2. Ahh.. the politics of liturgy.

    Perhaps the organisers want to avoid endorsing the continued use of the 1973. They know they can’t use the controversal, unfinished and unreleased 2010, so they just use the incomprehensible and “universal” Latin.

    By the way, someone needs to inform Mgr Conroy that there are far, far, far more Catholics around the world who understand English than Latin. And this is a papal visit to the UK, not a ceremony in Rome. How does the use of Latin improve everyone’s emotional, spiritual and intellectual involvement in the papal litugy? Or does he want the participants and TV viewers, by default, to become mere spectators of the lovely Latin liturgy?

    The signals are most unfortunate: English (Welsh and Gaelic too) is not a language worthy of a papal liturgy. What does that say about any papal attempt to identify or connect with the inhabitants of the islands using their languages in his liturgy? Does the decision to use Latin undermine the message he brings to the UK and help reinforce the notion that the papacy and Catholicism are intrinsically foreign? It’s not a smart move in my opinion.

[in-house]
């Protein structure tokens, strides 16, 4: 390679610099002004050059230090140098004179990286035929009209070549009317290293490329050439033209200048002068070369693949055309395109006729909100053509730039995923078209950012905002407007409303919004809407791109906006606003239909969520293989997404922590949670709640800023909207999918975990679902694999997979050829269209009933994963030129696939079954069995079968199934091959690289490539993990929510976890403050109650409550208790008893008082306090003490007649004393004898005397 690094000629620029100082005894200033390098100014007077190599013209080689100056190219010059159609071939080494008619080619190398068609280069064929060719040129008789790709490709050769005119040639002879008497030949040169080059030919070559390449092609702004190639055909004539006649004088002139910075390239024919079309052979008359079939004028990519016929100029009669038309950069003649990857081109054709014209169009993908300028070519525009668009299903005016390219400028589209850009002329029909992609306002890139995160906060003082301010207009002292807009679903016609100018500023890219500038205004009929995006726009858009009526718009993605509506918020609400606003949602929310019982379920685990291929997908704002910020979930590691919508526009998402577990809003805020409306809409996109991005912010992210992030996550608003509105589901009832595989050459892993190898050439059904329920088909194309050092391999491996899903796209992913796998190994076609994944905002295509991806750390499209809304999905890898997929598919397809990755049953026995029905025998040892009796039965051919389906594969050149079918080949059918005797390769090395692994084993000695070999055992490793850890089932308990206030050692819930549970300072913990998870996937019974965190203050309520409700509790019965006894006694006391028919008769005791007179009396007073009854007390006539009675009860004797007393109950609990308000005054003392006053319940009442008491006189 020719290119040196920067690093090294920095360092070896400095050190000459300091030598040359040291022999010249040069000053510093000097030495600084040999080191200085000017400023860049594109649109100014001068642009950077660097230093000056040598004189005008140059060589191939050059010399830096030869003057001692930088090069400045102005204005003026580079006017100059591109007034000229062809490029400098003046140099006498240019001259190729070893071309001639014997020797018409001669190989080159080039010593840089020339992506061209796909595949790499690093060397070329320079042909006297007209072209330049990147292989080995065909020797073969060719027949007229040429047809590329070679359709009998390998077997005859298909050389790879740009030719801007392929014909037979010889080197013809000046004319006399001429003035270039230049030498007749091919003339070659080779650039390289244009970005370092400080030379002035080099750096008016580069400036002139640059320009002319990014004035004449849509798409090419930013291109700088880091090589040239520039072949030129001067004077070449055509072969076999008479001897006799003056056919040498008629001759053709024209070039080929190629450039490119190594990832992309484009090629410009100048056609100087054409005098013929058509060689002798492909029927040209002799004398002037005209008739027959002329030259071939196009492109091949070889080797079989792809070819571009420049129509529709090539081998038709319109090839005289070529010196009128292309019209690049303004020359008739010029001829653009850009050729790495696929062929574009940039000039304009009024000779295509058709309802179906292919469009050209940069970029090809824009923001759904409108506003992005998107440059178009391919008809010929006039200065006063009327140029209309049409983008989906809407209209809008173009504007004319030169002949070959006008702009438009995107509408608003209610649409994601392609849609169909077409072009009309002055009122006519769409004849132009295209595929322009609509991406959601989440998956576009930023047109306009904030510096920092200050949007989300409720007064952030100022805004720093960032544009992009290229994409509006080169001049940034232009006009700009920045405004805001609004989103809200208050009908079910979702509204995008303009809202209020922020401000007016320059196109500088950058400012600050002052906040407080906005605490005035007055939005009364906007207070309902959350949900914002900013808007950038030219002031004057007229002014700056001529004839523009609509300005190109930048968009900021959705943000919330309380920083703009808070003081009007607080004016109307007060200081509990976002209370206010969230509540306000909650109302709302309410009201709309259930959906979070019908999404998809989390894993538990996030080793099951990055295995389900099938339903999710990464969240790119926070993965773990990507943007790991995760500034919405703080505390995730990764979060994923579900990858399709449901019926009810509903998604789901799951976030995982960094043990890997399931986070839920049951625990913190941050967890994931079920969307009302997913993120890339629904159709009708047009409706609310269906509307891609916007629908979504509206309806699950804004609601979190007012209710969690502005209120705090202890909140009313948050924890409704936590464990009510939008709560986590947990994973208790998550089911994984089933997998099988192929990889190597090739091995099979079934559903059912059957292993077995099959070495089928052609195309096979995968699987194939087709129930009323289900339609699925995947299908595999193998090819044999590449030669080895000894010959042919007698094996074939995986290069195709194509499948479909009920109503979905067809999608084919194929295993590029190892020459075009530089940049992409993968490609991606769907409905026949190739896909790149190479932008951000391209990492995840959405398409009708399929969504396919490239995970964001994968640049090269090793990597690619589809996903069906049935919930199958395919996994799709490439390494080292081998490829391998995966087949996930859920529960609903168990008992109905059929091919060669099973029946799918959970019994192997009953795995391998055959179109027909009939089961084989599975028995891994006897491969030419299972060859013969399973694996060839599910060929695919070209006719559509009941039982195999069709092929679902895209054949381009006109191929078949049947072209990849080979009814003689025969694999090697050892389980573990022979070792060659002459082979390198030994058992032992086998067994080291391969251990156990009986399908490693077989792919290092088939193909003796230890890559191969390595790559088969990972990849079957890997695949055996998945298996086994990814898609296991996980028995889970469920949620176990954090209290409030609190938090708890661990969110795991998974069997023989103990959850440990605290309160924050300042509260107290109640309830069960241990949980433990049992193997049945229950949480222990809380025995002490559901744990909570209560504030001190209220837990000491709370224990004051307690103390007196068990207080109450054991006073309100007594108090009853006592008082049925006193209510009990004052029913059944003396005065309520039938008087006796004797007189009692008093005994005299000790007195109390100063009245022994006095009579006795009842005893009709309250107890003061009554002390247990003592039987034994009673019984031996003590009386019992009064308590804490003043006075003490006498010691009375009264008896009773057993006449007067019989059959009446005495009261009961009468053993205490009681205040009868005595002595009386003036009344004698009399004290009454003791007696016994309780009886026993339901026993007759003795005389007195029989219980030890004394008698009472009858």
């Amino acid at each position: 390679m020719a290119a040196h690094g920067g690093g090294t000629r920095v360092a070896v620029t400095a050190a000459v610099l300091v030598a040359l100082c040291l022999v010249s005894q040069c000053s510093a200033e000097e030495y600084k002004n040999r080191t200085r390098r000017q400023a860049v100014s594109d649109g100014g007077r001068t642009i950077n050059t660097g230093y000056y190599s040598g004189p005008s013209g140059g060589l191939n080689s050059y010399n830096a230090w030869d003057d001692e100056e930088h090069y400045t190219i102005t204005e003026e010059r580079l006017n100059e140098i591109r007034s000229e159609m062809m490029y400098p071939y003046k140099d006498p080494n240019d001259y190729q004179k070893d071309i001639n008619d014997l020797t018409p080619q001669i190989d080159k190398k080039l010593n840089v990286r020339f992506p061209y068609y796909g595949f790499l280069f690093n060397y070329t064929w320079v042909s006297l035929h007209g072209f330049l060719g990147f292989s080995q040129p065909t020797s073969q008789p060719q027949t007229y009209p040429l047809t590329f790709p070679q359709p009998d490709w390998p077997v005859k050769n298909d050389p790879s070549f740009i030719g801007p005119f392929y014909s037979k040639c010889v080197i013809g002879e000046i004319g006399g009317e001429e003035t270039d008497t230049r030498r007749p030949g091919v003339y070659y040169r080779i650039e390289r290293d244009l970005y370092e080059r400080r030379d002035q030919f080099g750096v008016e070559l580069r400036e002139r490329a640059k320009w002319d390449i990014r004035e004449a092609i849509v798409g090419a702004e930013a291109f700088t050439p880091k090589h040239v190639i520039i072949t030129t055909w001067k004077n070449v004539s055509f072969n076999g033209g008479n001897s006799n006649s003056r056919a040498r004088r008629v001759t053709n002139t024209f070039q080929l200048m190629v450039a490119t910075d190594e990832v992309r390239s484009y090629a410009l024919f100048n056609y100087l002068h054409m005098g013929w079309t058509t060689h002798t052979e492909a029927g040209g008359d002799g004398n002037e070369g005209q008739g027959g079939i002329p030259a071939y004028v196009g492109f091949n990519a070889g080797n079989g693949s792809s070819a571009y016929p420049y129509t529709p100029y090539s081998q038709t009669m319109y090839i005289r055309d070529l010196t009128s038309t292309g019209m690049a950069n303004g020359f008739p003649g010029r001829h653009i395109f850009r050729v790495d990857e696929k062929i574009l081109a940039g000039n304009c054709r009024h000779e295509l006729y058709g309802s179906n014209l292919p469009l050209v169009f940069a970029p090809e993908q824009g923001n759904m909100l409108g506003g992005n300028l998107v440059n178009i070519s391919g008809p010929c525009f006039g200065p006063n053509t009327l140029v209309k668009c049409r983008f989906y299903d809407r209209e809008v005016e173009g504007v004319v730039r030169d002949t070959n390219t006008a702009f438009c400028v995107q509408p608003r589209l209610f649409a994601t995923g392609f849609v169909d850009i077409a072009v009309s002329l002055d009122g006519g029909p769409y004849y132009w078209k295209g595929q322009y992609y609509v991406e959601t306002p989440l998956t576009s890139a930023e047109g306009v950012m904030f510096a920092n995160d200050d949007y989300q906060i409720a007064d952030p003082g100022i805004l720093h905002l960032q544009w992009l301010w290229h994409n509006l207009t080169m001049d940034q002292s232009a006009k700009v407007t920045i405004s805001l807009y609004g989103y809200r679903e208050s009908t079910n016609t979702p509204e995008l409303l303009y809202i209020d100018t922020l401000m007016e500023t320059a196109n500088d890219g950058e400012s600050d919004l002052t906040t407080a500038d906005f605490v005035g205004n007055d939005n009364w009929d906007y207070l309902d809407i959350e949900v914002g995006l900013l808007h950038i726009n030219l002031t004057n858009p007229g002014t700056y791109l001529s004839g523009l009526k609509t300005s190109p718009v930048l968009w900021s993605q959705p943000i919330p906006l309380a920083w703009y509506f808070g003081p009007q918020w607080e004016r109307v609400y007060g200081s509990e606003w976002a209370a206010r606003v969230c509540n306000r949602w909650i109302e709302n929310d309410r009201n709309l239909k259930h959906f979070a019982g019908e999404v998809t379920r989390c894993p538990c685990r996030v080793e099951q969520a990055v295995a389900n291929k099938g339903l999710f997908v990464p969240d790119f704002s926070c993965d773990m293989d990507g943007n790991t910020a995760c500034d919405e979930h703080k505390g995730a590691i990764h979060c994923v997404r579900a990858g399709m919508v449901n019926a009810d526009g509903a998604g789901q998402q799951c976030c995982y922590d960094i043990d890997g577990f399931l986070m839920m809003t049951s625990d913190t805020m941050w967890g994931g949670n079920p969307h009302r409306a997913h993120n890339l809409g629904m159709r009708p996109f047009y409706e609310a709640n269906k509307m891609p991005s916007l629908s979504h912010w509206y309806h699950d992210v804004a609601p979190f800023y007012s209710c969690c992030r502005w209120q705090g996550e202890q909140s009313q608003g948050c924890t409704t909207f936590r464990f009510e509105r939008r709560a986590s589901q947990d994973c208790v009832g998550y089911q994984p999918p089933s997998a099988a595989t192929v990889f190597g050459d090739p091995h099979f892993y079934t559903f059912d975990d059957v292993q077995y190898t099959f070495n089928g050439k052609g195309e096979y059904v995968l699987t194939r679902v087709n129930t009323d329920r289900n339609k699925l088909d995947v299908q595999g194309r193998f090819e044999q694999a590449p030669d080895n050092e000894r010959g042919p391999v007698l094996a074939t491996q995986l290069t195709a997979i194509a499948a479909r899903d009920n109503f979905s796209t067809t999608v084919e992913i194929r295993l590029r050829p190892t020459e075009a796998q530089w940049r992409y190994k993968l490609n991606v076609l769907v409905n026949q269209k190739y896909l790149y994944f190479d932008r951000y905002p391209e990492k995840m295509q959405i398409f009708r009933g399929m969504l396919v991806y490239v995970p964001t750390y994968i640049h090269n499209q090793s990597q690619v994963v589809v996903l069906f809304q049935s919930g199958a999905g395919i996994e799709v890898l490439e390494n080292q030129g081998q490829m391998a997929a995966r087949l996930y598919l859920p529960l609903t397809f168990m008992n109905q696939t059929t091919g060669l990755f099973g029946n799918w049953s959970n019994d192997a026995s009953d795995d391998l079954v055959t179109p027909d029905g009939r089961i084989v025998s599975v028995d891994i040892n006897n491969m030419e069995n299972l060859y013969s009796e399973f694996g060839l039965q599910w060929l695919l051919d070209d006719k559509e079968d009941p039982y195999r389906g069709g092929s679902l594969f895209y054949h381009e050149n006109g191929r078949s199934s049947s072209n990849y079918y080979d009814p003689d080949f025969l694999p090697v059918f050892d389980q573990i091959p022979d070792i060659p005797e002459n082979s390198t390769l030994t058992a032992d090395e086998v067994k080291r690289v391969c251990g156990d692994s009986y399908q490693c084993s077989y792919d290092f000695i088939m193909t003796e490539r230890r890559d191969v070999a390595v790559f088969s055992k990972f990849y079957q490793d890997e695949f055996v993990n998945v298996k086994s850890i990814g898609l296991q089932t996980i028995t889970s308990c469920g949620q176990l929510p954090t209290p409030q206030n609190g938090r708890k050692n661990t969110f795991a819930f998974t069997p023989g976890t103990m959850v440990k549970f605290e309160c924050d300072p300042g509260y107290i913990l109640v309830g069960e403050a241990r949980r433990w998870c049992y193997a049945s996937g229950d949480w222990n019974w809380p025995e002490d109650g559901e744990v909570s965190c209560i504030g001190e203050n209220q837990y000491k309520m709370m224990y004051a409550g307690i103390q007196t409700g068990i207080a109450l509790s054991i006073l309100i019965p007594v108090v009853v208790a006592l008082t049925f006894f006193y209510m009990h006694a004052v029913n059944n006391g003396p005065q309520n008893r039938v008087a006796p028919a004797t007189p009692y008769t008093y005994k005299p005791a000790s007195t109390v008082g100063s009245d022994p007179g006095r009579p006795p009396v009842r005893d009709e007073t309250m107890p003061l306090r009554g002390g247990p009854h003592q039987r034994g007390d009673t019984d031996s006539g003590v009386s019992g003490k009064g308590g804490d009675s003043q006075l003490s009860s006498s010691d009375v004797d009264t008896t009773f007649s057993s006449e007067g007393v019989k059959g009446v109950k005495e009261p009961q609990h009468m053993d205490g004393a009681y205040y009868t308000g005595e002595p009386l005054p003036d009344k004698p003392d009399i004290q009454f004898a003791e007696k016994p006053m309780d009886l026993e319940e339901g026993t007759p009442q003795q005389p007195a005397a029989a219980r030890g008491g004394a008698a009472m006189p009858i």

1. The Pope should celebrate all his public liturgies in Latin, save vernacular readings. I do not believe in English language exceptionalism. Our Latin heritage stretches far, far beyond the century and a half (at best) of English language world hegemony. More than 1700 years of the Latin prayer tradition connects the Church with awesome contextual and prosodic antecedents. Does everything, even the prayer of the Holy Father as vicar of Christ, have to fall under the tyranny of popular superficial but “active participation”? Could ecclesiastical Latin be understood through the lens of history and piety rather than immediate auditory comprehension?